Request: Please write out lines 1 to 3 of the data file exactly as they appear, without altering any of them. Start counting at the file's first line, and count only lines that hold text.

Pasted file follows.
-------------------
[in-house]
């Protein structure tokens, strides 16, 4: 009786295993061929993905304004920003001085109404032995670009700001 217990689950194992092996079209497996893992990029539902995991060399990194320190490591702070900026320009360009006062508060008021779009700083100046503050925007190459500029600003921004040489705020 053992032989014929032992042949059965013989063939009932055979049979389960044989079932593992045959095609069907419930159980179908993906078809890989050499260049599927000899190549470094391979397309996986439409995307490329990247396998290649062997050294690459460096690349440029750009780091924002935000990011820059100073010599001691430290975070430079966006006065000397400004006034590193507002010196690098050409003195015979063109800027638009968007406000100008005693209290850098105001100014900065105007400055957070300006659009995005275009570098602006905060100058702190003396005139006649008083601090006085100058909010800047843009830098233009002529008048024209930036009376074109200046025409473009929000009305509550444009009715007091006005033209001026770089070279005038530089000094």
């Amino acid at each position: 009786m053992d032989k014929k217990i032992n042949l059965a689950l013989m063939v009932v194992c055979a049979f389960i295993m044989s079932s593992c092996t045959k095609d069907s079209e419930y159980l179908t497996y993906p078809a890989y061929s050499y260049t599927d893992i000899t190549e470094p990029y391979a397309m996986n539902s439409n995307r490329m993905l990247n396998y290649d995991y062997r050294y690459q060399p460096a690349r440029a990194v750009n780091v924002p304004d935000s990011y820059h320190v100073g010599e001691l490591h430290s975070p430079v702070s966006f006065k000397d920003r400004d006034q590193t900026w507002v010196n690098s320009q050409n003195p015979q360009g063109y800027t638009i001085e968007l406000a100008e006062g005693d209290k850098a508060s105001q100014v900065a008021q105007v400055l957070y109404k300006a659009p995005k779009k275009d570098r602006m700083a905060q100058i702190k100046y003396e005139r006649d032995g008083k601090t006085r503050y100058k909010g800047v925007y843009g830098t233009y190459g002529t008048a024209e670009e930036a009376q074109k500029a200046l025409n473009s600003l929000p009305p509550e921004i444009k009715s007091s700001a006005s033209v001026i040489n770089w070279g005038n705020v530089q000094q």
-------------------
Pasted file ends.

[in-house]
């Protein structure tokens, strides 16, 4: 009786295993061929993905304004920003001085109404032995670009700001 217990689950194992092996079209497996893992990029539902995991060399990194320190490591702070900026320009360009006062508060008021779009700083100046503050925007190459500029600003921004040489705020 053992032989014929032992042949059965013989063939009932055979049979389960044989079932593992045959095609069907419930159980179908993906078809890989050499260049599927000899190549470094391979397309996986439409995307490329990247396998290649062997050294690459460096690349440029750009780091924002935000990011820059100073010599001691430290975070430079966006006065000397400004006034590193507002010196690098050409003195015979063109800027638009968007406000100008005693209290850098105001100014900065105007400055957070300006659009995005275009570098602006905060100058702190003396005139006649008083601090006085100058909010800047843009830098233009002529008048024209930036009376074109200046025409473009929000009305509550444009009715007091006005033209001026770089070279005038530089000094």
């Amino acid at each position: 009786m053992d032989k014929k217990i032992n042949l059965a689950l013989m063939v009932v194992c055979a049979f389960i295993m044989s079932s593992c092996t045959k095609d069907s079209e419930y159980l179908t497996y993906p078809a890989y061929s050499y260049t599927d893992i000899t190549e470094p990029y391979a397309m996986n539902s439409n995307r490329m993905l990247n396998y290649d995991y062997r050294y690459q060399p460096a690349r440029a990194v750009n780091v924002p304004d935000s990011y820059h320190v100073g010599e001691l490591h430290s975070p430079v702070s966006f006065k000397d920003r400004d006034q590193t900026w507002v010196n690098s320009q050409n003195p015979q360009g063109y800027t638009i001085e968007l406000a100008e006062g005693d209290k850098a508060s105001q100014v900065a008021q105007v400055l957070y109404k300006a659009p995005k779009k275009d570098r602006m700083a905060q100058i702190k100046y003396e005139r006649d032995g008083k601090t006085r503050y100058k909010g800047v925007y843009g830098t233009y190459g002529t008048a024209e670009e930036a009376q074109k500029a200046l025409n473009s600003l929000p009305p509550e921004i444009k009715s007091s700001a006005s033209v001026i040489n770089w070279g005038n705020v530089q000094q």